The Washington PostDemocracy Dies in Darkness

Ecuadoran president engages comedian John Oliver in Twitter war

Ecuadoran President Rafael Correa arrives for a military ceremony at the Eloy Alfaro military school in Quito on Jan. 26. (Guillermo Granja/Reuters)
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Last weekend, British American comedian John Oliver poked fun at Ecuador's president, Rafael Correa, on Oliver's weekly show on HBO. He lampooned the Ecuadoran leader's own TV program, highlighting in particular Correa's troubling penchant for calling out his critics on social media and listing their names and contacts on screen. Oliver ended the show encouraging viewers to direct abuse at Correa's official Twitter account "to help him get over his hypersensitivity."

You can watch the full segment here.

On Thursday, Correa published a series of tweets dismissing Oliver.

"Regarding John Oliver: too much noise for such little nuts," Correa wrote, using an idiom signifying much ado about nothing.

He then went on to tweet a few gibes of his own, saying "talk shows hosts are more unfriendly than a diuretic" and suggested that a "British comedian" was an "oxymoron." (Correa is strangely unaware of ol' Blighty's


Correa closed with what he imagined must have been a stirring anti-yanqui diatribe.

"In Latin America, we are proud to have citizens and not subjects," Correa tweeted. "They’re making someone famous who probably thinks the capital of Ecuador is Kuala Lumpur. He does not deserve a second of time." (The first claim about Kuala Lumpur is probably not true — Oliver knows his stuff. And, of course, Correa gave the comedian much more than a second of his time.)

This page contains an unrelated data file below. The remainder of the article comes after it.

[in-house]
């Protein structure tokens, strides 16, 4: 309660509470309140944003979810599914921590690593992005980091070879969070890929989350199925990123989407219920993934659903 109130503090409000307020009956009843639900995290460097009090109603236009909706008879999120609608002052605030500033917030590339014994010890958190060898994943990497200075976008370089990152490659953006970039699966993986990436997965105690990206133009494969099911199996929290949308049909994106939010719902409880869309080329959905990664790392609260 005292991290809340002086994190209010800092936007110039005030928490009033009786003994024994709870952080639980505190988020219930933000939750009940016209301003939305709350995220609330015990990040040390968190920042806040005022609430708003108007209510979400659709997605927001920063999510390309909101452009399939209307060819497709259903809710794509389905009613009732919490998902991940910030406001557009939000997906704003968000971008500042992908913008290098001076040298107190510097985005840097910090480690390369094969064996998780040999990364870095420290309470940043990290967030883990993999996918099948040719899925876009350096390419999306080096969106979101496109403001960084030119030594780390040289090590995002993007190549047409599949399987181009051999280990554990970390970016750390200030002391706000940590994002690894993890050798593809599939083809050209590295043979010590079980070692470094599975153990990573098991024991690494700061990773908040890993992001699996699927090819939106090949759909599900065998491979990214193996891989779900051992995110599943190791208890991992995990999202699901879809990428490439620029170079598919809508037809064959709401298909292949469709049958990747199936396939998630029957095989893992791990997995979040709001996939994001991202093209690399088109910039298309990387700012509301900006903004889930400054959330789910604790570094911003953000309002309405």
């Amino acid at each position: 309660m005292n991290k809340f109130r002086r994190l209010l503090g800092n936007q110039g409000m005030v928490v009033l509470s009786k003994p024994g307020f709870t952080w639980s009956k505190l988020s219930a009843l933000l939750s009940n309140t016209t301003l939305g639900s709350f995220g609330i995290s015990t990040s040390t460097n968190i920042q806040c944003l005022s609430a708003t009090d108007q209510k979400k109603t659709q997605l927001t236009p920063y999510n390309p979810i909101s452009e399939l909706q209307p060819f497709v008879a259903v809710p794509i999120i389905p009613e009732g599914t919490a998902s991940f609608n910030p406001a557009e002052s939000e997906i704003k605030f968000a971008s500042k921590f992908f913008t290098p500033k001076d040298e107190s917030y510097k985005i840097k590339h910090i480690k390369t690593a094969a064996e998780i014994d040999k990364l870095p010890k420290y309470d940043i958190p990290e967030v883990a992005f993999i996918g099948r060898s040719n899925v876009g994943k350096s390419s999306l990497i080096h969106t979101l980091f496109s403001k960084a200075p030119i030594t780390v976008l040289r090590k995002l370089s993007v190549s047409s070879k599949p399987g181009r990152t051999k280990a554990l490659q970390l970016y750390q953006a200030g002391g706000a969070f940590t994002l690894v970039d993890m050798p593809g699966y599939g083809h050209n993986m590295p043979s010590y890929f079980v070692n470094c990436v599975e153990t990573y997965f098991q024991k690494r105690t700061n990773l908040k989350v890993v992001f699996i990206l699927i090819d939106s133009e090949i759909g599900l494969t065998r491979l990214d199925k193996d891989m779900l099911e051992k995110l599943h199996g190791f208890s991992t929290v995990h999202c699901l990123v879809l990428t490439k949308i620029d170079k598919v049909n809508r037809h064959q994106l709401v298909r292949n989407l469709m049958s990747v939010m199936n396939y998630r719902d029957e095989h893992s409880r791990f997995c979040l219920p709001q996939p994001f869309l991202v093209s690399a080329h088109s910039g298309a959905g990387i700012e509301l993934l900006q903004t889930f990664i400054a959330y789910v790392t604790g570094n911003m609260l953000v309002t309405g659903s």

Beyond the farce lie real concerns. Correa, who has ruled for nearly a decade, has been criticized for bullying opposition media, passing bills to regulate his nation's press and muffling journalists with libel suits. The left-leaning Correa is cast somewhat in the mold of the late Venezuelan president Hugo Chavez, a Latin American demagogue who famously had his own TV show, which he used to routinely heap scorn upon his opponents, both domestic and foreign.

Oliver pointedly warned Correa that if "you are this sensitive, then Twitter and Facebook might not be for you. And, to be honest, being a world leader might not be for you."

The HBO star did perhaps make one misstep in his mocking of the Ecuadoran president. In the segment, he ridiculed a scene on Correa's show where he greets a clown. "Unfortunately, [Correa's televised speeches] can take a darker turn. Yes, even darker than a clown," Oliver quipped.

The clown in question, the BBC reports, is actually a beloved Ecuadoran children's character known as Tiko Tiko. And some Ecuadorans on social media rushed both to their president and the clown's defense. The hashtag meme #JohnYouAreInvited (to visit Ecuador, presumably) trended over the course of the week.

This post has been updated.